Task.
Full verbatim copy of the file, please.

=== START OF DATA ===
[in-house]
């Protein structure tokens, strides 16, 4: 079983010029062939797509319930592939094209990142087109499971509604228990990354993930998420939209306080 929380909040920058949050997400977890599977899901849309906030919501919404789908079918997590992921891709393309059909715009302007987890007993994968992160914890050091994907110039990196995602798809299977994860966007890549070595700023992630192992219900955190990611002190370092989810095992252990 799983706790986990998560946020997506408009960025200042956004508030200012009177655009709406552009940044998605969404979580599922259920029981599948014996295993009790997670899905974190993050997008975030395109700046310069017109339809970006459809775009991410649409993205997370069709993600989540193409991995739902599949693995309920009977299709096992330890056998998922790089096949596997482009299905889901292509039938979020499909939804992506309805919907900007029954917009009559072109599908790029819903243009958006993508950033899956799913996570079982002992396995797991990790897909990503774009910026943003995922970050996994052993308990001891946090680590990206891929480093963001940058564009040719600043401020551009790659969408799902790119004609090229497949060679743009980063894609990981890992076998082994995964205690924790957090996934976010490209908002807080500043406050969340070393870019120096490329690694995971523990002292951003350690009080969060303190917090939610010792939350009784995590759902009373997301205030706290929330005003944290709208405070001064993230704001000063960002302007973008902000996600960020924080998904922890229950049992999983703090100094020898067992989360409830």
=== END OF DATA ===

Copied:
[in-house]
């Protein structure tokens, strides 16, 4: 079983010029062939797509319930592939094209990142087109499971509604228990990354993930998420939209306080 929380909040920058949050997400977890599977899901849309906030919501919404789908079918997590992921891709393309059909715009302007987890007993994968992160914890050091994907110039990196995602798809299977994860966007890549070595700023992630192992219900955190990611002190370092989810095992252990 799983706790986990998560946020997506408009960025200042956004508030200012009177655009709406552009940044998605969404979580599922259920029981599948014996295993009790997670899905974190993050997008975030395109700046310069017109339809970006459809775009991410649409993205997370069709993600989540193409991995739902599949693995309920009977299709096992330890056998998922790089096949596997482009299905889901292509039938979020499909939804992506309805919907900007029954917009009559072109599908790029819903243009958006993508950033899956799913996570079982002992396995797991990790897909990503774009910026943003995922970050996994052993308990001891946090680590990206891929480093963001940058564009040719600043401020551009790659969408799902790119004609090229497949060679743009980063894609990981890992076998082994995964205690924790957090996934976010490209908002807080500043406050969340070393870019120096490329690694995971523990002292951003350690009080969060303190917090939610010792939350009784995590759902009373997301205030706290929330005003944290709208405070001064993230704001000063960002302007973008902000996600960020924080998904922890229950049992999983703090100094020898067992989360409830």